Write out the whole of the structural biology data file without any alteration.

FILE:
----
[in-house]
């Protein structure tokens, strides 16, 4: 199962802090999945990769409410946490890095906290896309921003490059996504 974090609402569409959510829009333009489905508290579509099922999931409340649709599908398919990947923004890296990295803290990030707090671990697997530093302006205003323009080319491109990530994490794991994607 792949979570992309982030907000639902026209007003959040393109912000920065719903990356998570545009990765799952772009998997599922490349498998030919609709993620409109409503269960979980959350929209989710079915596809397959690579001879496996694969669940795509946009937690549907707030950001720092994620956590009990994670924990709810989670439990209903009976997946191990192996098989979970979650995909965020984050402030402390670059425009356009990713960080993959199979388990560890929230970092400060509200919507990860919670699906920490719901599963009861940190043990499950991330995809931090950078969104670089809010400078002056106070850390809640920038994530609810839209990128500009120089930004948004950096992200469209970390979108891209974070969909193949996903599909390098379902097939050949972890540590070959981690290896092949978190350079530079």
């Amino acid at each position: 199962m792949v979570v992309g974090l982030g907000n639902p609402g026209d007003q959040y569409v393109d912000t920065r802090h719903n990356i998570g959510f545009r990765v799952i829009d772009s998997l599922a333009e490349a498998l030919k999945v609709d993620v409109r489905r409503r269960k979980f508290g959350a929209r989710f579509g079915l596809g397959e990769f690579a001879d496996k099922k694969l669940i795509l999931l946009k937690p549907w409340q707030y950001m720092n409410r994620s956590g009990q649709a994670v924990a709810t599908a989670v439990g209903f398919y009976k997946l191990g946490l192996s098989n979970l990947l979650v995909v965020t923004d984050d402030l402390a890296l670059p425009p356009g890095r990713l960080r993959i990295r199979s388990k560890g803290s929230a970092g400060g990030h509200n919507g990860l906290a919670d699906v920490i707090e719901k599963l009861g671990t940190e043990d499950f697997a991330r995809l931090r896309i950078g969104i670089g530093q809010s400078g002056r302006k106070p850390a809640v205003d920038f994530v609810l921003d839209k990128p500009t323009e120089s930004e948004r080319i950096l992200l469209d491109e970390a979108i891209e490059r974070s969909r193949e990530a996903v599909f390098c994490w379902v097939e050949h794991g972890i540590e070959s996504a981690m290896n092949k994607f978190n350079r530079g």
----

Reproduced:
[in-house]
């Protein structure tokens, strides 16, 4: 199962802090999945990769409410946490890095906290896309921003490059996504 974090609402569409959510829009333009489905508290579509099922999931409340649709599908398919990947923004890296990295803290990030707090671990697997530093302006205003323009080319491109990530994490794991994607 792949979570992309982030907000639902026209007003959040393109912000920065719903990356998570545009990765799952772009998997599922490349498998030919609709993620409109409503269960979980959350929209989710079915596809397959690579001879496996694969669940795509946009937690549907707030950001720092994620956590009990994670924990709810989670439990209903009976997946191990192996098989979970979650995909965020984050402030402390670059425009356009990713960080993959199979388990560890929230970092400060509200919507990860919670699906920490719901599963009861940190043990499950991330995809931090950078969104670089809010400078002056106070850390809640920038994530609810839209990128500009120089930004948004950096992200469209970390979108891209974070969909193949996903599909390098379902097939050949972890540590070959981690290896092949978190350079530079």
């Amino acid at each position: 199962m792949v979570v992309g974090l982030g907000n639902p609402g026209d007003q959040y569409v393109d912000t920065r802090h719903n990356i998570g959510f545009r990765v799952i829009d772009s998997l599922a333009e490349a498998l030919k999945v609709d993620v409109r489905r409503r269960k979980f508290g959350a929209r989710f579509g079915l596809g397959e990769f690579a001879d496996k099922k694969l669940i795509l999931l946009k937690p549907w409340q707030y950001m720092n409410r994620s956590g009990q649709a994670v924990a709810t599908a989670v439990g209903f398919y009976k997946l191990g946490l192996s098989n979970l990947l979650v995909v965020t923004d984050d402030l402390a890296l670059p425009p356009g890095r990713l960080r993959i990295r199979s388990k560890g803290s929230a970092g400060g990030h509200n919507g990860l906290a919670d699906v920490i707090e719901k599963l009861g671990t940190e043990d499950f697997a991330r995809l931090r896309i950078g969104i670089g530093q809010s400078g002056r302006k106070p850390a809640v205003d920038f994530v609810l921003d839209k990128p500009t323009e120089s930004e948004r080319i950096l992200l469209d491109e970390a979108i891209e490059r974070s969909r193949e990530a996903v599909f390098c994490w379902v097939e050949h794991g972890i540590e070959s996504a981690m290896n092949k994607f978190n350079r530079g």